Want a ticket? Name your price
TiqIQ searches out the cheapest prices
By Mark C. Brown Jun 11, 2013 9:39AM
If you want to call TiqIQ the Expedia of ticketing services, well, CEO Jesse Lawrence has no problem with that.
Basically the service does the same thing Expedia does -- looks for the best deal for consumers. But instead of selling airline tickets and hotel rooms, TiqIQ sells tickets for virtually any form of entertainment: theater, sports, concerts, comedy and more.
Face it - the secondary market, i.e. ticket-reselling, is here to stay. Tickets went on sale June 10 in Denver for "The Book of Mormon" with fans being blocked out and having servers crash. Meanwhile, hundreds of tickets were showing up on Stubhub, priced at close to $600 a ticket that minutes before had gone for $145 face value.
What TiqIQ does, Lawrence explained, is aggregate everyone who's selling tickets - from TicketsNow to some guy on eBay - and shows you everything available at the best prices. Enter your location and it'll automatically pull up the deal of the day - sometimes tickets that need to be sold quickly below face value (I can catch a couple of great baseball seats this evening for $14 each). And there's a mobile app coming next month, which will make last-minute purchases even easier and quicker. Through a combination of technology and using social media (including Facebook and Twitter), TiqIQ actually surpassed StubHub in ticket sales recently, Lawrence says, and now is second only to Ticketmaster itself in terms of unique monthly visitors.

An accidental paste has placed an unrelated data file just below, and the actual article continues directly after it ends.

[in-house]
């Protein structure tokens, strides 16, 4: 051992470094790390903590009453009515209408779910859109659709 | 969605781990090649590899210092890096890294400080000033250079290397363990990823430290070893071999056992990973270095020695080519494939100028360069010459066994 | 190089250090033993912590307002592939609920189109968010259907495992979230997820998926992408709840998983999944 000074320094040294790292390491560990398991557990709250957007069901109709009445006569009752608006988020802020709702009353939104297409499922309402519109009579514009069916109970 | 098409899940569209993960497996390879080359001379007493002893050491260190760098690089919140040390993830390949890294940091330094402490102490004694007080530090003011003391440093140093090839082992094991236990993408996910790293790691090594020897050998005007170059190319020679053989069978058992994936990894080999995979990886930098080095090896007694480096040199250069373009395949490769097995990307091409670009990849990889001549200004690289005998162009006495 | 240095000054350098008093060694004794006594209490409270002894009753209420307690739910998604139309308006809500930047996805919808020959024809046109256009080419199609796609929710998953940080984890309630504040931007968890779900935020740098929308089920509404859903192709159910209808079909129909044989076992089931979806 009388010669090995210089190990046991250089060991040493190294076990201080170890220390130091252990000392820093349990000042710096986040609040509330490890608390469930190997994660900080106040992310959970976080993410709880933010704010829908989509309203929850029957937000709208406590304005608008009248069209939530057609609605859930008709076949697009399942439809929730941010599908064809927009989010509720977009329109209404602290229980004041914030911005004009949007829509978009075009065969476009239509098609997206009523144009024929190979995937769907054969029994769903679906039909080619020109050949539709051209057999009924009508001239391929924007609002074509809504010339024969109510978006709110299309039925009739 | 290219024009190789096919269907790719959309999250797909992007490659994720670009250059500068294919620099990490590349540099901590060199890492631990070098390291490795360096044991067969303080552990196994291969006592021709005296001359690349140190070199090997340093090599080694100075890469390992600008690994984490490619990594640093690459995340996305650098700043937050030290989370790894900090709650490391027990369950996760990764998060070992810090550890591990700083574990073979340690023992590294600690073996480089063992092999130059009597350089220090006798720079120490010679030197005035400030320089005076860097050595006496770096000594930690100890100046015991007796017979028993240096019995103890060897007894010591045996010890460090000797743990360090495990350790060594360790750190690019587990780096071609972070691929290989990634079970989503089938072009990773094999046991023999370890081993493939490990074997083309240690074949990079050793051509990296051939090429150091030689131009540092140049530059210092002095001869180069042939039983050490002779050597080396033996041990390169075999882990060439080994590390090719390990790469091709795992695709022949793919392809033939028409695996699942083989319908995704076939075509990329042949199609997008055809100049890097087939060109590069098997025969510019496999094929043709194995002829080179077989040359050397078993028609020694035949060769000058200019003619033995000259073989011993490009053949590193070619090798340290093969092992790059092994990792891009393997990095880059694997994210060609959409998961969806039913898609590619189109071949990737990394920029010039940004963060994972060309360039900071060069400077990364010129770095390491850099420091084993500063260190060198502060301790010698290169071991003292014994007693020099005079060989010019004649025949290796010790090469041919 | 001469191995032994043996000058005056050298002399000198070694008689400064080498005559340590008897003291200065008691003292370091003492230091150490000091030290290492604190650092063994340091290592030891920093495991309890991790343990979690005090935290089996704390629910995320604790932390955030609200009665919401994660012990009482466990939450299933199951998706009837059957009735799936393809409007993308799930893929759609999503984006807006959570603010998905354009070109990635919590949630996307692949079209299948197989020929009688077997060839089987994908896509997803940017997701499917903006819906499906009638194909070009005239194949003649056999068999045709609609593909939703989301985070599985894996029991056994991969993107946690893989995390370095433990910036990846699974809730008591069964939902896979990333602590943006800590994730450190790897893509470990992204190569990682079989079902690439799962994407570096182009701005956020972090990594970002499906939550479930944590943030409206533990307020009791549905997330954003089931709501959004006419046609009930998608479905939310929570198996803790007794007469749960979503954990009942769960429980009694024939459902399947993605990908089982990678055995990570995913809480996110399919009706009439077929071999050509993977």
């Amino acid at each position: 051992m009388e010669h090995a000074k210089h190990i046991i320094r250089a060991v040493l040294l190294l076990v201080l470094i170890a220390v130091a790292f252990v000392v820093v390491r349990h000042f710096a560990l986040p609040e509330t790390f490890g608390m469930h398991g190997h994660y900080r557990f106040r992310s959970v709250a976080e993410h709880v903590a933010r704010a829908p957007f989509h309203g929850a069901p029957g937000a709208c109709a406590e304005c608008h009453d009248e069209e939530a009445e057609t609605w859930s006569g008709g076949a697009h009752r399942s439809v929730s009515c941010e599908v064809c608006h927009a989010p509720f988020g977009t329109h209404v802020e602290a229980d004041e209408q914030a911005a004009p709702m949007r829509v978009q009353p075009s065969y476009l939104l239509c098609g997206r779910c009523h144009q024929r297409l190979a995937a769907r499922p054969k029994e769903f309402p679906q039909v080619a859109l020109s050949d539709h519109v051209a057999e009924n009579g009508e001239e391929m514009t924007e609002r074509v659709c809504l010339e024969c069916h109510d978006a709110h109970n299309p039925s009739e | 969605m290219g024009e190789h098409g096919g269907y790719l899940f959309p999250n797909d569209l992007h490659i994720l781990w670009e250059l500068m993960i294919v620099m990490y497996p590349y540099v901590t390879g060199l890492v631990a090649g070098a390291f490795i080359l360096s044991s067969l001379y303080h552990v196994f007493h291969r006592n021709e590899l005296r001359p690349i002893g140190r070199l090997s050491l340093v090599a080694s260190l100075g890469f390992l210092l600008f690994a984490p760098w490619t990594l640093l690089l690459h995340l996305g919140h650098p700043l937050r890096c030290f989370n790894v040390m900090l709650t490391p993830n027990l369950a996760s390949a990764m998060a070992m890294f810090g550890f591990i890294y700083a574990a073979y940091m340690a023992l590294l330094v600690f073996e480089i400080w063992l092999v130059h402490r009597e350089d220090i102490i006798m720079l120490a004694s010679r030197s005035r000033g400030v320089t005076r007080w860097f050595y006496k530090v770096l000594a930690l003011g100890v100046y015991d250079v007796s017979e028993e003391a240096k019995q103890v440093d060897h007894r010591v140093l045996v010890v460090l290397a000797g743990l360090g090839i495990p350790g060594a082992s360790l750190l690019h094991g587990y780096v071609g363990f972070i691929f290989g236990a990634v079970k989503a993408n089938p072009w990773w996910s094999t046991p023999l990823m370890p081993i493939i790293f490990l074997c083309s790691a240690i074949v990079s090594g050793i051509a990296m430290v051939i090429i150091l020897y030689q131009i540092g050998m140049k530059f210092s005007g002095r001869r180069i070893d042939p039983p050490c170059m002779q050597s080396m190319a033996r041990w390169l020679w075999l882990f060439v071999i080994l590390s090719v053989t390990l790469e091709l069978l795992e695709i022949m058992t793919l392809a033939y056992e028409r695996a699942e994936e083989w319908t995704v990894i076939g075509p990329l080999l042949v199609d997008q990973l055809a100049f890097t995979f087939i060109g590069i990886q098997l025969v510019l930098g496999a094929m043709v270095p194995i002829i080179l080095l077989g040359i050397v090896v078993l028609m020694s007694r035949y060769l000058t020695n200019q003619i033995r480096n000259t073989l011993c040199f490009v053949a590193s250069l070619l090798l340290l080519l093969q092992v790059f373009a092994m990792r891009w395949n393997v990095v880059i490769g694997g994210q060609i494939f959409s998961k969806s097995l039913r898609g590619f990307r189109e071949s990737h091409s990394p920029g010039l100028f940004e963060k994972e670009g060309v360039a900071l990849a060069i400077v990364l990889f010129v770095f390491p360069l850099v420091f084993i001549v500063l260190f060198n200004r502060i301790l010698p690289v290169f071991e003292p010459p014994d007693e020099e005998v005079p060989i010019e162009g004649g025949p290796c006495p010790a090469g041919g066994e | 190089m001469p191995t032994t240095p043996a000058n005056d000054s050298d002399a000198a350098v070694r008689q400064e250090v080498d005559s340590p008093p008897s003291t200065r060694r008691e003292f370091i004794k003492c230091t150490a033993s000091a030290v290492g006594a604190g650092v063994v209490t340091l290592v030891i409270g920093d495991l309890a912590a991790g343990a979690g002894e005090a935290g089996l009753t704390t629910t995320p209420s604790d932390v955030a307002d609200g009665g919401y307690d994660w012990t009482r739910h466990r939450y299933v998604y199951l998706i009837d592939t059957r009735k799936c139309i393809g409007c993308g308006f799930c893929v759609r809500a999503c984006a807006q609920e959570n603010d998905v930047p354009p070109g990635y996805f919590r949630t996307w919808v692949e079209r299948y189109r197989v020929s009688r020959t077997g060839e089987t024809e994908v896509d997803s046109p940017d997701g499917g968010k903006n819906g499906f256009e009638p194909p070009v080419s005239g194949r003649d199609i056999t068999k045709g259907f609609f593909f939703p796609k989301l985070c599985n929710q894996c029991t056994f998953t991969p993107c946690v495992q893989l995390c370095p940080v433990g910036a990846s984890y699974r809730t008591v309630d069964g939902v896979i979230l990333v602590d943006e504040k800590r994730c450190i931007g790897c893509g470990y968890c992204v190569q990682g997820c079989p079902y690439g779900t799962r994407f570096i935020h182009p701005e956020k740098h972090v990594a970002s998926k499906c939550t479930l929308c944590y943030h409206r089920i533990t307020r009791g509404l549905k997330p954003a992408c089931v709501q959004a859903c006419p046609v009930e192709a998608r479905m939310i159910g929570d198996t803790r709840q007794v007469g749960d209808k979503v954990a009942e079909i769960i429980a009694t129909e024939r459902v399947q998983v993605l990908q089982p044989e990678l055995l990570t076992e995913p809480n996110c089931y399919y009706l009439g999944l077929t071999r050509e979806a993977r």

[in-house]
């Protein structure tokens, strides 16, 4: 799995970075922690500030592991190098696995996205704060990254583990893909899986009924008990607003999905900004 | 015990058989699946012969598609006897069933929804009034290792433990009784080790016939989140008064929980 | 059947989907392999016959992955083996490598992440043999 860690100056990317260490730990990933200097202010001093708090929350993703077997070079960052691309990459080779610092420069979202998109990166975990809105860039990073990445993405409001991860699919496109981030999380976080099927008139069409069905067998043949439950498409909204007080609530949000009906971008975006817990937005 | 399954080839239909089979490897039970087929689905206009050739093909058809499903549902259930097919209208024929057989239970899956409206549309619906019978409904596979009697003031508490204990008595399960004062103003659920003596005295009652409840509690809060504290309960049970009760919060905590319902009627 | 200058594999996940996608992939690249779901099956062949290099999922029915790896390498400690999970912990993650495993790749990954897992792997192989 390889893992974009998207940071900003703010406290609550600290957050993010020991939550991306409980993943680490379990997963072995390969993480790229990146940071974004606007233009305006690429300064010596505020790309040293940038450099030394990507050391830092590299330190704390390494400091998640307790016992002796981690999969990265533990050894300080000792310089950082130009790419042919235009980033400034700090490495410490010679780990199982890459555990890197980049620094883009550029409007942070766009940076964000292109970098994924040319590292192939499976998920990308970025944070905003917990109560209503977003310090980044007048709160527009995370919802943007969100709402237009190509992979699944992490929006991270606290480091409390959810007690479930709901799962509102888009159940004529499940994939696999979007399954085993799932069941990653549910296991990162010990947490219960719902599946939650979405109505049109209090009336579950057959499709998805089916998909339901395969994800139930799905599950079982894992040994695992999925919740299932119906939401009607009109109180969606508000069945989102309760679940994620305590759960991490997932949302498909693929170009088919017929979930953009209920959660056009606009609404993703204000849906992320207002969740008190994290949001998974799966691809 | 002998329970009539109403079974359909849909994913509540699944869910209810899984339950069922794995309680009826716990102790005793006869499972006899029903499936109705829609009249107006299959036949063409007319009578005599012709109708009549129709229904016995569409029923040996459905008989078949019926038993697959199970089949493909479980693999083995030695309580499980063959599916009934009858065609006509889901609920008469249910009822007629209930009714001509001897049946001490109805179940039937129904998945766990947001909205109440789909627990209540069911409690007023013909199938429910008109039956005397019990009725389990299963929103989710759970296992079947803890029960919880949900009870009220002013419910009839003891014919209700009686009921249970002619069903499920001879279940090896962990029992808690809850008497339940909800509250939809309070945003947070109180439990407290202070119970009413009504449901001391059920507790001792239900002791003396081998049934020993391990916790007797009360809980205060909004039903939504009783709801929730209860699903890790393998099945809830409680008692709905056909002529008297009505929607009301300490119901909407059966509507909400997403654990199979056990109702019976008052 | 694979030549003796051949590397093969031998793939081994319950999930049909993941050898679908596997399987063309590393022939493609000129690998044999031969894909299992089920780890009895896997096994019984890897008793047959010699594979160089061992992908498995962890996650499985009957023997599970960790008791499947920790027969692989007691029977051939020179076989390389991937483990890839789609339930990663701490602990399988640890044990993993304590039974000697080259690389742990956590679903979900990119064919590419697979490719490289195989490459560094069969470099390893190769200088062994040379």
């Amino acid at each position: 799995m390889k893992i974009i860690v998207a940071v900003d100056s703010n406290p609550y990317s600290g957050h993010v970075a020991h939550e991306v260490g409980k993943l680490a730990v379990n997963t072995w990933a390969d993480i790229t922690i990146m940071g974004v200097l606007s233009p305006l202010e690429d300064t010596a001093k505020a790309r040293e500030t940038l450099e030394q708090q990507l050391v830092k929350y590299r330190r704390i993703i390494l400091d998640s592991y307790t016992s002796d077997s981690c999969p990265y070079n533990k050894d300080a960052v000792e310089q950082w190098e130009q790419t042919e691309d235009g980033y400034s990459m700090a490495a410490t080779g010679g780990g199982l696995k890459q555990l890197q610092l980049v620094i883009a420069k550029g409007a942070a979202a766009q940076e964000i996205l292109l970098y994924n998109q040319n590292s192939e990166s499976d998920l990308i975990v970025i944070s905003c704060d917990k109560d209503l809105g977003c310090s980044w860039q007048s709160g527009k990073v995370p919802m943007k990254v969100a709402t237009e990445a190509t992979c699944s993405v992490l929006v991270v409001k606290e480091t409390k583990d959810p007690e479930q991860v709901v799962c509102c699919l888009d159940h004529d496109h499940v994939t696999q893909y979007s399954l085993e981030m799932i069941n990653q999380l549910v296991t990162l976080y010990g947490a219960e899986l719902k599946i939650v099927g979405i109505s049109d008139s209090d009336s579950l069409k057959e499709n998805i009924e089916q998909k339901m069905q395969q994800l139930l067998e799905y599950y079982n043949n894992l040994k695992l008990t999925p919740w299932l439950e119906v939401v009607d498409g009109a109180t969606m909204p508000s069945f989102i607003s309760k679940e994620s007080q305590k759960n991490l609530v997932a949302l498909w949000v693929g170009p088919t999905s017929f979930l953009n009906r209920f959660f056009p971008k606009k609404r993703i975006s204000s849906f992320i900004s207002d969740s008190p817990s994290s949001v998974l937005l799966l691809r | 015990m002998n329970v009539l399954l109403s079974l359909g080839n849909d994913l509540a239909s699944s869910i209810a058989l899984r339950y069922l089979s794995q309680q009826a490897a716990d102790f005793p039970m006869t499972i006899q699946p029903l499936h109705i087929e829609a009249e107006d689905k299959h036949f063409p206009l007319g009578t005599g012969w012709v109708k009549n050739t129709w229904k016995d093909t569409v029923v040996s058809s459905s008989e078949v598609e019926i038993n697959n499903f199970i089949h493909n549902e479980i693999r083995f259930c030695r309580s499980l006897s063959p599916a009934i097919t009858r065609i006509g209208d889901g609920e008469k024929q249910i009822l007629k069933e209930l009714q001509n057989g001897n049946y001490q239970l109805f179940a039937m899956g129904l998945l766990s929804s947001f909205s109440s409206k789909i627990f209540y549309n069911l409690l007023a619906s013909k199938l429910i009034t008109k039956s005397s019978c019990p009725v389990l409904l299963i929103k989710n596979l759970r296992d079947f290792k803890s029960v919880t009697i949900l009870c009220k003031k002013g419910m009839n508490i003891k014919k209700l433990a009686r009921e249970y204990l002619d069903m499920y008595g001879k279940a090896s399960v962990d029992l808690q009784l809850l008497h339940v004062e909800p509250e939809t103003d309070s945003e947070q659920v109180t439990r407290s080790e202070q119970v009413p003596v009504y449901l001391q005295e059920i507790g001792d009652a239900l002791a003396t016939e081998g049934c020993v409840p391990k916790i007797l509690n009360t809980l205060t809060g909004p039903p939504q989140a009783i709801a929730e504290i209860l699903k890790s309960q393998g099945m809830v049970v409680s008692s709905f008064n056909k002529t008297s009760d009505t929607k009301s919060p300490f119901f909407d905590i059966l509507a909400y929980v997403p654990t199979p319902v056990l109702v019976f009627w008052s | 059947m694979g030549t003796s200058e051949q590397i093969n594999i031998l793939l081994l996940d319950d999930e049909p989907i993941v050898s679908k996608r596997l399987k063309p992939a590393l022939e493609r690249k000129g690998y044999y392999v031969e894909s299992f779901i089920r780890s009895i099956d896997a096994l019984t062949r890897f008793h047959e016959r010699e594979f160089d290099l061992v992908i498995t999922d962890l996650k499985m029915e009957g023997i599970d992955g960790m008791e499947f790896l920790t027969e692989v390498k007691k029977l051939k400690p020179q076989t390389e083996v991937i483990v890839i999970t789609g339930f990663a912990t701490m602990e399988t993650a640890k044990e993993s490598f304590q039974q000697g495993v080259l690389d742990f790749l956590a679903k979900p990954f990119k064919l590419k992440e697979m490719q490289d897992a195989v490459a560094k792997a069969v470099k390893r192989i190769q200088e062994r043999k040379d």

The key is to properly price your tickets. The New York Times recently ran a story on ticket scalping, noting that people were spending hundreds over face value to get into a recent Tom Petty concert in a clear case of underpricing your tickets.
The Rolling Stones are doing some interesting pricing - and learning some hard lessons - in trying to wring every last dollar out of fans on what is generally believed to really be their final tour. Good seats are $650, but last-minute ticket dumps have dropped some of those seats to $85. As Lawrence notes, if you're sitting in a seat you paid $650 for six months ago there's going to be some "backlash" if you discover the guy next to you paid $85 two hours ago for essentially the same experience.
While TiqIQ offers some solutions, a fan still has to be savvy. Yeah, you might find a great bargain if you wait till just before game time to buy those baseball tickets. But if you were hoping to get a deal to take your kid to One Direction this year, the longer you waited the more you paid, Lawrence said.
You can also put in a bid of how much you're willing to pay for a certain event, and TiqIQ will see if someone will meet your demand. That might mean not knowing if you're going till the last minute, but it's also a great way to grab a deal.
Below is a fascinating chart of the highest and lowest prices that will get you in the building for the top 25 tours this summer. You can see that the act and more importantly the location can cause the price to fluctuate wildly. It's almost worth traveling to another city to get a better seat at a better price.